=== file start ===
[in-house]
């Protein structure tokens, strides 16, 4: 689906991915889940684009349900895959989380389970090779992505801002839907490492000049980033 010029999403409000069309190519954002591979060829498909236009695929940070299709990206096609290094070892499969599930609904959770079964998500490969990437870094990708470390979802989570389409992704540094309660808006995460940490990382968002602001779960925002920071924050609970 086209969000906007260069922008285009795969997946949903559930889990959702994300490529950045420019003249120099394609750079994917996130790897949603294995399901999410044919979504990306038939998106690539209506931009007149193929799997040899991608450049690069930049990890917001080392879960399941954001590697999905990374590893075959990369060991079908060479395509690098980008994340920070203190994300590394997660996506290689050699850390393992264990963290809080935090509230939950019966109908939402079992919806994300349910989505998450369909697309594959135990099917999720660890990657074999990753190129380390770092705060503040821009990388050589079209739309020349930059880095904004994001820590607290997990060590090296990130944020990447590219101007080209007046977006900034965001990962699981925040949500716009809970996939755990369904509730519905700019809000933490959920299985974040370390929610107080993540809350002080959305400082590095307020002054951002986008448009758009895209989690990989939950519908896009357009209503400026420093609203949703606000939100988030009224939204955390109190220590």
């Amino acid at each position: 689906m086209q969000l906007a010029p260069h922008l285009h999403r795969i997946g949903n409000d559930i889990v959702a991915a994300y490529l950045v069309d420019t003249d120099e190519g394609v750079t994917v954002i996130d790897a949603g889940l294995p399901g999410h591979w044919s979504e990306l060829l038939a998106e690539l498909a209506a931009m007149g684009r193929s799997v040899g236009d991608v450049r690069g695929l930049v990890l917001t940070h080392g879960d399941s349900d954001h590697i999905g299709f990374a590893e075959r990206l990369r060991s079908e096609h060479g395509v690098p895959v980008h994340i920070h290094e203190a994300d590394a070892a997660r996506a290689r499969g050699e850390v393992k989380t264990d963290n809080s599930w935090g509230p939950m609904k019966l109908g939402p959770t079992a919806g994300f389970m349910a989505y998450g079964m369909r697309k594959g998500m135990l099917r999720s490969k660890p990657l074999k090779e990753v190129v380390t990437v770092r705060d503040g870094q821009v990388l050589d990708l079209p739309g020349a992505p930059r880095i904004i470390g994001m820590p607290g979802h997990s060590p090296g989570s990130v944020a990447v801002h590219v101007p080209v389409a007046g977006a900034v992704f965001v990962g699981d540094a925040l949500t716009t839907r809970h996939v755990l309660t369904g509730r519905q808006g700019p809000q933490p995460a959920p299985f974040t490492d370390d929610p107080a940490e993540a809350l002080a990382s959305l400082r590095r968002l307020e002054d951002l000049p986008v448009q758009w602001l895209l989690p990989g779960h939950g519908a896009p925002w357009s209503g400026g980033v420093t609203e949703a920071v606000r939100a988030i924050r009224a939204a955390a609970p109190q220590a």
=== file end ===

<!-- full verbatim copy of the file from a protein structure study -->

[in-house]
């Protein structure tokens, strides 16, 4: 689906991915889940684009349900895959989380389970090779992505801002839907490492000049980033 010029999403409000069309190519954002591979060829498909236009695929940070299709990206096609290094070892499969599930609904959770079964998500490969990437870094990708470390979802989570389409992704540094309660808006995460940490990382968002602001779960925002920071924050609970 086209969000906007260069922008285009795969997946949903559930889990959702994300490529950045420019003249120099394609750079994917996130790897949603294995399901999410044919979504990306038939998106690539209506931009007149193929799997040899991608450049690069930049990890917001080392879960399941954001590697999905990374590893075959990369060991079908060479395509690098980008994340920070203190994300590394997660996506290689050699850390393992264990963290809080935090509230939950019966109908939402079992919806994300349910989505998450369909697309594959135990099917999720660890990657074999990753190129380390770092705060503040821009990388050589079209739309020349930059880095904004994001820590607290997990060590090296990130944020990447590219101007080209007046977006900034965001990962699981925040949500716009809970996939755990369904509730519905700019809000933490959920299985974040370390929610107080993540809350002080959305400082590095307020002054951002986008448009758009895209989690990989939950519908896009357009209503400026420093609203949703606000939100988030009224939204955390109190220590």
């Amino acid at each position: 689906m086209q969000l906007a010029p260069h922008l285009h999403r795969i997946g949903n409000d559930i889990v959702a991915a994300y490529l950045v069309d420019t003249d120099e190519g394609v750079t994917v954002i996130d790897a949603g889940l294995p399901g999410h591979w044919s979504e990306l060829l038939a998106e690539l498909a209506a931009m007149g684009r193929s799997v040899g236009d991608v450049r690069g695929l930049v990890l917001t940070h080392g879960d399941s349900d954001h590697i999905g299709f990374a590893e075959r990206l990369r060991s079908e096609h060479g395509v690098p895959v980008h994340i920070h290094e203190a994300d590394a070892a997660r996506a290689r499969g050699e850390v393992k989380t264990d963290n809080s599930w935090g509230p939950m609904k019966l109908g939402p959770t079992a919806g994300f389970m349910a989505y998450g079964m369909r697309k594959g998500m135990l099917r999720s490969k660890p990657l074999k090779e990753v190129v380390t990437v770092r705060d503040g870094q821009v990388l050589d990708l079209p739309g020349a992505p930059r880095i904004i470390g994001m820590p607290g979802h997990s060590p090296g989570s990130v944020a990447v801002h590219v101007p080209v389409a007046g977006a900034v992704f965001v990962g699981d540094a925040l949500t716009t839907r809970h996939v755990l309660t369904g509730r519905q808006g700019p809000q933490p995460a959920p299985f974040t490492d370390d929610p107080a940490e993540a809350l002080a990382s959305l400082r590095r968002l307020e002054d951002l000049p986008v448009q758009w602001l895209l989690p990989g779960h939950g519908a896009p925002w357009s209503g400026g980033v420093t609203e949703a920071v606000r939100a988030i924050r009224a939204a955390a609970p109190q220590a």